Running injury paradigms and their influence on footwear design features and runner assessment methods: a focused review to advance evidence-based practice for running medicine clinicians

Review written by Tom Goom info

Key Points

  1. This narrative review explores running injury theories and their influence on footwear development and selection.
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Let’s start this review with a hypothetical case study – a runner presents to your clinic with insertional Achilles tendinopathy. They arrive clutching a bag of different running shoes including 3 pairs: a motion control shoe, a ‘neutral’ shoe and a minimalist shoe. Which pair should you recommend them to wear to help with their Achilles pain? Could footwear selection have helped prevent this injury in the first place? Can the shoes also influence their performance?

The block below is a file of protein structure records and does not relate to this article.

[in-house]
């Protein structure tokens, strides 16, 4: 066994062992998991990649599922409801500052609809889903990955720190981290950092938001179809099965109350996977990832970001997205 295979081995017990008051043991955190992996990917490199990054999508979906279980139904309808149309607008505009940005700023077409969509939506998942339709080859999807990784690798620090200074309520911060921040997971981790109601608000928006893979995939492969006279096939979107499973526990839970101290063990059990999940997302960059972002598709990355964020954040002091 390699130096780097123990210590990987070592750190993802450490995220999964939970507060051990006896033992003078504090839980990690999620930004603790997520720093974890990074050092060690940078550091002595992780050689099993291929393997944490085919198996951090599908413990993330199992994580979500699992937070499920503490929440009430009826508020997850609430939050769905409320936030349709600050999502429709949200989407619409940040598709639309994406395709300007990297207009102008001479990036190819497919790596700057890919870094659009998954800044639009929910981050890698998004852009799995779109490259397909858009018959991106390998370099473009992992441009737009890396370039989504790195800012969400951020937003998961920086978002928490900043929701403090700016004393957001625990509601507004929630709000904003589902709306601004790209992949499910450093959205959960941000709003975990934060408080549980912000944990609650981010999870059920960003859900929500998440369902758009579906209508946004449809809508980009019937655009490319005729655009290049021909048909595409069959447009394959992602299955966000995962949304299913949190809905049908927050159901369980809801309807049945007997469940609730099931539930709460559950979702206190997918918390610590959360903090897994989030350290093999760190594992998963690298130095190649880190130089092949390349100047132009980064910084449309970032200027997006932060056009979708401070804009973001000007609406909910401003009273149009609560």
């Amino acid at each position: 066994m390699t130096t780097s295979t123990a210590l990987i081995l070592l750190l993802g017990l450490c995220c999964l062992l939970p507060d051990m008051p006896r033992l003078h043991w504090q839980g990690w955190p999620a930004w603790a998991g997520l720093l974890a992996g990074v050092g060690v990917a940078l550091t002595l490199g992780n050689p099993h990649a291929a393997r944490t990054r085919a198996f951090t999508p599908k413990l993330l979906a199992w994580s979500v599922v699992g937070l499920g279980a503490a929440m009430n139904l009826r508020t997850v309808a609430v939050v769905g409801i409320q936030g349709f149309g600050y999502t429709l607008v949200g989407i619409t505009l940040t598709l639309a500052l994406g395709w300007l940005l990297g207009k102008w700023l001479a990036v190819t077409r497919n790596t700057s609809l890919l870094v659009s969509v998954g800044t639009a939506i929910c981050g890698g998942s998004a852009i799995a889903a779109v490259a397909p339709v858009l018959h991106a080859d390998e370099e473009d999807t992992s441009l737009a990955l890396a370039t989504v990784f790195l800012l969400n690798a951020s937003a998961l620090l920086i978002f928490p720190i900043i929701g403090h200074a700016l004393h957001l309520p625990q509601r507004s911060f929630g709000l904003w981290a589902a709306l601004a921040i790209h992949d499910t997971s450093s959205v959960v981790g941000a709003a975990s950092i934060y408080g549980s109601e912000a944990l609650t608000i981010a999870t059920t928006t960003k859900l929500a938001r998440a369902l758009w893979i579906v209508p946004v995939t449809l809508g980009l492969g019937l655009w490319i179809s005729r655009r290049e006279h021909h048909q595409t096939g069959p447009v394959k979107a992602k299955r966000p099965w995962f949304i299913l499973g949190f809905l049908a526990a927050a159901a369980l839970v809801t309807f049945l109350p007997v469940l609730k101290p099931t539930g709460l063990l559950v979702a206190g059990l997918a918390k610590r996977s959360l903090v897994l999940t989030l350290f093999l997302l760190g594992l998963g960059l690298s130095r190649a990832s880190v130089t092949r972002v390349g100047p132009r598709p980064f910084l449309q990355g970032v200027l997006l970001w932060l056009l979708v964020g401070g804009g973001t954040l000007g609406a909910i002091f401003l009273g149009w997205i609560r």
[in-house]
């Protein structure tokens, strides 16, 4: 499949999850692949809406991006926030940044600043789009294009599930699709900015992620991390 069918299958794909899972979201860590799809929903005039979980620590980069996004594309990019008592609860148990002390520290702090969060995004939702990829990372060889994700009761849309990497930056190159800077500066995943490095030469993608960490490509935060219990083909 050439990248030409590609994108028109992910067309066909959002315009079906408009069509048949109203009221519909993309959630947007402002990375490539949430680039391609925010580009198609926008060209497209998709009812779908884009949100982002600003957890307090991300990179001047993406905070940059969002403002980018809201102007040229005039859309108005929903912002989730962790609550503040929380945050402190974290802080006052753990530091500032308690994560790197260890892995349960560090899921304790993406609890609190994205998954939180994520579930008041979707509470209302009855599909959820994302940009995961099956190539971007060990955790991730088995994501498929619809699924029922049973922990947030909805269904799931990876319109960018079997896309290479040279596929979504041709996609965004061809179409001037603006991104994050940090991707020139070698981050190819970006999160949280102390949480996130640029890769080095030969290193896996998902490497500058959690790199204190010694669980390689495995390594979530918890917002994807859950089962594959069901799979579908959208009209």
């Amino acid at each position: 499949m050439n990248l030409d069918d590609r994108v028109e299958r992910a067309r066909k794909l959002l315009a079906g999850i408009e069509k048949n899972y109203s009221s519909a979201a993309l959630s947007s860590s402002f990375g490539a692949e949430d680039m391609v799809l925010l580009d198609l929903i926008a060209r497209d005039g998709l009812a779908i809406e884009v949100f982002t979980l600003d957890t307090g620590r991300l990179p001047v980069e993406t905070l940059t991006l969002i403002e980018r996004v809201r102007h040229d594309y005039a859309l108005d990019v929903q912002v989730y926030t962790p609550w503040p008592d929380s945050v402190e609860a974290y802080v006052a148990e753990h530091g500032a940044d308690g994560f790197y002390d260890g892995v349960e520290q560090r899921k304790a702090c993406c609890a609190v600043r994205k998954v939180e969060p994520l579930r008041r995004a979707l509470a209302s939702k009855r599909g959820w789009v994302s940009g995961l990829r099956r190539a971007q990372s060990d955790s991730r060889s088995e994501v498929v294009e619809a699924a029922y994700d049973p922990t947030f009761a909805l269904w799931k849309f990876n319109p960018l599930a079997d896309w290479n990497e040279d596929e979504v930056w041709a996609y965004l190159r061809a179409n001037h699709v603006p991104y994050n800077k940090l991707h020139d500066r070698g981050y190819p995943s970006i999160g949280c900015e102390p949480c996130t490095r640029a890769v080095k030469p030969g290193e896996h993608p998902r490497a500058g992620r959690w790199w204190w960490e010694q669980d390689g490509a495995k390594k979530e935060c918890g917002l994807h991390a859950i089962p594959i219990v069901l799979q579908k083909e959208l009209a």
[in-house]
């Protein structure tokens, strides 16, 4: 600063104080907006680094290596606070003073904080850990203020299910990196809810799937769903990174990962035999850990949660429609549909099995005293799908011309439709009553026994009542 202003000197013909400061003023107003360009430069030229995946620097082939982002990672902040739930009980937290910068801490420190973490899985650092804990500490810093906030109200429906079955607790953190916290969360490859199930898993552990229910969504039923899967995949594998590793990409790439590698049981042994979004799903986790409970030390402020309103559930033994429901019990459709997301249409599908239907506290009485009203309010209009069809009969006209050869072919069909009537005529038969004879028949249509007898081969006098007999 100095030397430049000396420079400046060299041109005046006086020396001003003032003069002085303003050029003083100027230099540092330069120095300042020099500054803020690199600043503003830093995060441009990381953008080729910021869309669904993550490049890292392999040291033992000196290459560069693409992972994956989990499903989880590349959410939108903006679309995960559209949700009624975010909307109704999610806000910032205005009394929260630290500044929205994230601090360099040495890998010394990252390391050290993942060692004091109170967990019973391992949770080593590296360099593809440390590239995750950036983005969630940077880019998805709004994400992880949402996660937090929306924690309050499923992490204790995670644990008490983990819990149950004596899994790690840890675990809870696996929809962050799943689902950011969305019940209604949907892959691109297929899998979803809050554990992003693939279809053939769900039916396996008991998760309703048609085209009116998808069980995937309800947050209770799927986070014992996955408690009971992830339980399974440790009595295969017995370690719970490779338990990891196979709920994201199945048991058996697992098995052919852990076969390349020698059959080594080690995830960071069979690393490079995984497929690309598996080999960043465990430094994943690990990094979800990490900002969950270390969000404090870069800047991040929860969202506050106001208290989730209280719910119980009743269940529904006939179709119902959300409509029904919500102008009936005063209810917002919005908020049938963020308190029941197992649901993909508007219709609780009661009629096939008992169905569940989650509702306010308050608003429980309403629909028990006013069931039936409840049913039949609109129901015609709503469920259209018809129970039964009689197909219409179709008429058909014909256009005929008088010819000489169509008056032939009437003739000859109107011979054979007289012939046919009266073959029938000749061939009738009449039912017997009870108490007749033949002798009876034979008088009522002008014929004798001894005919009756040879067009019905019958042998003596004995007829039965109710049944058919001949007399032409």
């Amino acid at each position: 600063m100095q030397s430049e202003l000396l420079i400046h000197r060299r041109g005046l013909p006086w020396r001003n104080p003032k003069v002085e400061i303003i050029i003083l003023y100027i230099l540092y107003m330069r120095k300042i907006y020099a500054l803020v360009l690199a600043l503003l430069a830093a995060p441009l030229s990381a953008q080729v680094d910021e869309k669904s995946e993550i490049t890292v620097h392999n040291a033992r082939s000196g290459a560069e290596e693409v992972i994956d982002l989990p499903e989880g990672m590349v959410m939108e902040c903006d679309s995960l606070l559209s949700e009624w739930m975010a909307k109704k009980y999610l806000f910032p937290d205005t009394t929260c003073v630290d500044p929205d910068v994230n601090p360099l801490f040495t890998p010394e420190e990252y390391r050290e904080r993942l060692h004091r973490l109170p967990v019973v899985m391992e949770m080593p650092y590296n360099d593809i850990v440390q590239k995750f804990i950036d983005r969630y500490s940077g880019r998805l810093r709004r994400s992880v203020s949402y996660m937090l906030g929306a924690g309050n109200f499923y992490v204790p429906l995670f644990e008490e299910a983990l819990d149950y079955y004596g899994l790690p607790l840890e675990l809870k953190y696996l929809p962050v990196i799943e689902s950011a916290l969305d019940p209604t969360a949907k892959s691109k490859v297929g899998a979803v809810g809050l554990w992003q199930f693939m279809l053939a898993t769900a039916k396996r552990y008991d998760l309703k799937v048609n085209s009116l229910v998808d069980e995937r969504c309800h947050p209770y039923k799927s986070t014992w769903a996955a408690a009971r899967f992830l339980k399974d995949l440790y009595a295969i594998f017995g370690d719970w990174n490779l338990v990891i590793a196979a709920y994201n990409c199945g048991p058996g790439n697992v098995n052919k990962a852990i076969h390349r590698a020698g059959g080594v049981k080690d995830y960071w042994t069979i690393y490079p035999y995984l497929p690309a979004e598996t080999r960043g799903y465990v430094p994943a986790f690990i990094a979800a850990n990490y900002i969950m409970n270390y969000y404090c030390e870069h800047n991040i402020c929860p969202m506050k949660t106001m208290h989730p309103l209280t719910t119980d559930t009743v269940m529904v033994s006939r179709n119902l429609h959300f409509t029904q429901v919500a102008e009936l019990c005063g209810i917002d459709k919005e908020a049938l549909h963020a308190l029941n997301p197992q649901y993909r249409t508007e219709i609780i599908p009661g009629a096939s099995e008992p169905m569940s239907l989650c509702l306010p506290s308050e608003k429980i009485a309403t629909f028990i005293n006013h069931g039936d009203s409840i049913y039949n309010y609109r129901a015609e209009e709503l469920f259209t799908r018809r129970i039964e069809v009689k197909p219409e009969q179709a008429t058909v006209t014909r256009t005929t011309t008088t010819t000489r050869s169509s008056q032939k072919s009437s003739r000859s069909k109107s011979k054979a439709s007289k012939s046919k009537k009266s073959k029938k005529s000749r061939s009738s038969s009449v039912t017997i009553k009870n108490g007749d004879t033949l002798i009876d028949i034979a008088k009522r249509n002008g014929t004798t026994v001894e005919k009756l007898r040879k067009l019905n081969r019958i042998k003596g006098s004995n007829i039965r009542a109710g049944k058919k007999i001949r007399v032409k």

These questions sit at the heart of the footwear selection issue for runners and this new review examined 4 running injury paradigms and how they’ve been used to guide footwear development and selection. We’ll return to answer these questions in the clinical implications section.

This paper was a narrative review of the literature examining how footwear selection may influence running injury and performance. In the following sections we’ll examine each of the 4 key injury paradigms and summarize the findings of this review.

Footwear selection is a common issue for runners.
It seems sensible to adapt our guidance to suit each individual and test our theories to see if they help symptoms.


The pronation control paradigm theorizes that excessive pronation during running may increase stress on tissues and lead to injury. To prevent this, shoes were developed with features to limit the range of pronation such as ‘motion control shoes’. These often

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